DA­MIEN JA­LET

Numéro - - English Text - Luca Guadagnino’s Sus­pi­ria will be re­lea­sed in France on 14 No­vem­ber.

In­ter­view by Del­phine Roche, por­trait by Sté­phane Gal­lois In Luca Guadagnino’s Sus­pi­ria, dance plays a cen­tral role, with

cho­reo­gra­phy writ­ten and di­rec­ted by the Fran­co- Bel­gian Da­mien Ja­let, whose illus­trious ca­reer has span­ned eve­ry­thing from stage, to a fa­shion film with Nick Knight and Bern­hard Will­helm, to count­less col­la­bo­ra­tions with ar t ists, in­clu­ding An­to­ny Gorm­ley. From the out­set, Ja­let has ex­plo­red both in­ti­mate forms that are close to per­for­mance art, such as the trio Les Mé­du­sés, which he sho­wed in 2013 at the Louvre, and am­bi­tious sta­gings such as the Bo­lé­ro he wor­ked on at the Opé­ra de Pa­ris or the 2018 pro­duc­tion of Pel­léas et Mé­li­sande at the Ant­werp Ope­ra – both of which were co- pro­du­ced with the cho­reo­gra­pher Si­di Lar­bi Cher­kaoui and fea­tu­red stage sets by Ma­ri­na Abra­mo­vic. Ja­let tal­ked to Nu­mé­ro about the chal­lenges in­vol­ved with res­pect to the ma­king of Sus­pi­ria.

NU­MÉ­RO: How were you cho­sen to take par t in Sus­pi­ria? DA­MIEN JA­LET:

Luca was loo­king for a cho­reo­gra­pher, and so­me­bo­dy sho­wed him Les Mé­du­sés, the trio that I had crea­ted in 2013 at the Louvre. In the mu­seum’s Mar ly Court, my dan­cers per for­med among the dif ferent sculp­tures, some of which re­pre­sen­ted nymphs. They pro­gres­sed from one po­si­tion to ano­ther like sculp­tures that had come to life. I’d as­ked my dan­cers to watch the film Sus­pi­ria by Da­rio Ar­gen­to, be­cause I was ve­ry in­ter­es­ted in the link bet­ween dance and wit­ch­craft which is de­ve­lo­ped in the mo­vie. When Luca got in touch with me, he ex­plai­ned that he wan­ted dance, which i s se­con­da­ry in Ar­gen­to’s film, to be cen­tral and om­ni­present in his ver­sion of Sus­pi­ria. He trus­ted me and al­lo­wed me to de­ve­lop my ideas wi­thout too much com­pro­mise.

Does dance play a role in the nar­ra­tive struc­ture of the film?

Yes, it’s what moves the sto­ry along. That was pre­ci­se­ly the challenge: fin­ding a way to avoid the cho­reo­gra­phy’s being me­re­ly de­co­ra­tive and ins­tead gi­ving i t a rol e in the dra­ma­tur­gy.

How did you work with Luca and the ac­tresses star­ring in the film?

In the mo­vie, the dance com­pa­ny is led by Ma­dame Blanche, a cha­rac­ter played by Til­da Swin­ton and ins­pi­red by Pi­na Bausch, Ma­ry Wig­man and Isa­do­ra Dun­can. We spent a fair amount of time trying to work out what this com­pa­ny’s style would have been, be­cause in the sto­ry the com­pa­ny has been going since the 1940s, but the ac­tion is set in the 1970s. So the com­pa­ny is still prac­ti­sing a dance that was crea­ted 30 years ear­lier. My per­so­nal dance style was in­fluen­ced by the 1990s and 2000s. The ori­gi­nal film took place in a bal­let school, whe­reas here it was a ques­tion of a com­pa­ny that has de­ve­lo­ped its own unique lan­guage that is close to contem­po­ra­ry dance. A dance that is vis­ce­ral – at once pri­mal and so­phis­ti­ca­ted. Contra­ry to the aca­de­mic codes of bal­let, it has no­thing of the ethe­real about it and ex­presses en­or­mous vio­lence, be­cause in this film dance has the po­wer to kill. So it was a huge res­pon­si­bi­li­ty to make sure the dance was convin­cing from that point of view. I de­ci­ded to build on the trio I’d crea­ted for the Louvre, be­cause in it there was al­rea­dy this idea of cas­ting a spell or of being spell­bound. I de­ve­lo­ped a piece for 12 dan­cers, plus a 13th who joins the cen­tral per­for­mance.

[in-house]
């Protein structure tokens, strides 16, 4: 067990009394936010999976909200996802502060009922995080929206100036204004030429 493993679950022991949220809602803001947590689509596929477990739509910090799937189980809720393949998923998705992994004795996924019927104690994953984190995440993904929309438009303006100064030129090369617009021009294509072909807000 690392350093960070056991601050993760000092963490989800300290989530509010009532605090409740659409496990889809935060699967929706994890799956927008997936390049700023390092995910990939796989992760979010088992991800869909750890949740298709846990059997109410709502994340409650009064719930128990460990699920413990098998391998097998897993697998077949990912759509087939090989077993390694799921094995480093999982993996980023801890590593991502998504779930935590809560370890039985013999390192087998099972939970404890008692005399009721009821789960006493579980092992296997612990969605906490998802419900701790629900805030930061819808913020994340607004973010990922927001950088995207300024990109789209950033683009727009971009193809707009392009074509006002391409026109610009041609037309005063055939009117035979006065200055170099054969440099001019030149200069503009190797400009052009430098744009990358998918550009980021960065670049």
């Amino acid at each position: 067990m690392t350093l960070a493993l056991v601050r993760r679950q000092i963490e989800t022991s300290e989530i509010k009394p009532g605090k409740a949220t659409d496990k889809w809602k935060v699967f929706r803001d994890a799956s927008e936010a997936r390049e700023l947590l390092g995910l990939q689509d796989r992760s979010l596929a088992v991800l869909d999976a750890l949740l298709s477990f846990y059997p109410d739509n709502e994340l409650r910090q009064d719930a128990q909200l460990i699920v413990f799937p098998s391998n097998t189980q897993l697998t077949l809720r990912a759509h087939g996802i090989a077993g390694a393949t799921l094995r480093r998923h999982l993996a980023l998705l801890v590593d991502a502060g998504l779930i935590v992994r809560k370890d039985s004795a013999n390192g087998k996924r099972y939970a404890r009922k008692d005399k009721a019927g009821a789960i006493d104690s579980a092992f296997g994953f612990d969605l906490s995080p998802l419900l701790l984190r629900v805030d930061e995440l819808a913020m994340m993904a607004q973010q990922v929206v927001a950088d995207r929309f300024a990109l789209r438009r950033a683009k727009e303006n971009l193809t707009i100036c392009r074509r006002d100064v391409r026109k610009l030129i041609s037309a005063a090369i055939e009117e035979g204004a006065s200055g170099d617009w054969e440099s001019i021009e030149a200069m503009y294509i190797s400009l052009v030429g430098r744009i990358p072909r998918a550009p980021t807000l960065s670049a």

You men­tio­ned Pi­na Bausch and the idea of wit­ch­craft and ma­gic. Does the film al­lude to the fact that cer t a in cho­reo­gra­phers, such as Bausch, were al­most like gu­rus to their dan­cers?

Ma­dame Blanche is a high­ly ma­gne­tic cha­rac­ter. Luca was al­so thin­king of wo­men ar­tists such as Gi­na Pane. Like Ma­ry Wig­man, Isa­do­ra Dun­can or Pi­na Bausch, these ve­ry po­wer ful wo­men, with their strong sense of in­tui­tion, exer­ci­sed a sort of ma­gne­tism, half way bet­ween art and a form of ma­gic. It was ve­ry ins­pi­ring be­cause I knew Pi­na – I was lu­cky enough to be in­vi­ted to her fes­ti­val, and got to see her re­hear­sing Le Sacre du prin­temps with her com­pa­ny. To play Ma­dame Blanche, Til­da Swin­ton wat­ched lots of vi­deos of cho­reo­gra­phers at work. The ma­gne­tism her cha­rac­ter exerts on her dan­cers is so strong that they can no lon­ger leave her. Ra­ther than a school lost in the middle of the fo­rest, as in Ar­gen­to’s ver­sion, Luca wan­ted the com­pa­ny to be lo­ca­ted in Ber­lin, a stone’s throw from the Wall. So there’s al­so a po­li­ti­cal link with Ul­rike Mein­hof of the Red Ar­my Fac­tion, ano­ther po­wer­ful wo­man. The film weaves a subtle connec­tion bet­ween these ins­pi­ra­tions and the idea of a se­cret so­cie­ty, a form of re­sis­tance which was crea­ted ar­tis­ti­cal ly be­fore straying in­to the su­per­na­tu­ral.

You re­gu­lar­ly work with ar tists, and with ano­ther cho­reo­gra­pher, Si­di Lar­bi Cher­kaoui. Is dance’s pro­pen­si ty to create links and connec­tions im­por­tant to you?

Yes, it’s pri­mor­dial. I see dance as a me­dium ca­pable of conver­sing with other me­diums, and the last 15 years of my ca­reer have on­ly been about that. I wor­ked with Hus­sein Cha­layan and with ar­tists. This is the first time I’ve wor­ked in ci­ne­ma. Wor­king on such an am­bi­tious, in­tense and dif­fi­cult-to- do film has been fa­bu­lous. I like the way Luca has de­ve­lo­ped a lan­guage which unites dif­ferent in­fluences. I’m ve­ry ex­ci­ted about this mo­vie, which fol­lows no for­mu­la and which pushes even fur­ther the theme ini­tial­ly de­ve­lo­ped by Da­rio Ar­gen­to.

“This is the first time I’ve wor­ked in ci­ne­ma. Wor­king on such an am­bi­tious, in­tense and

dif­fi­cult-to-do film has been fa­bu­lous.”

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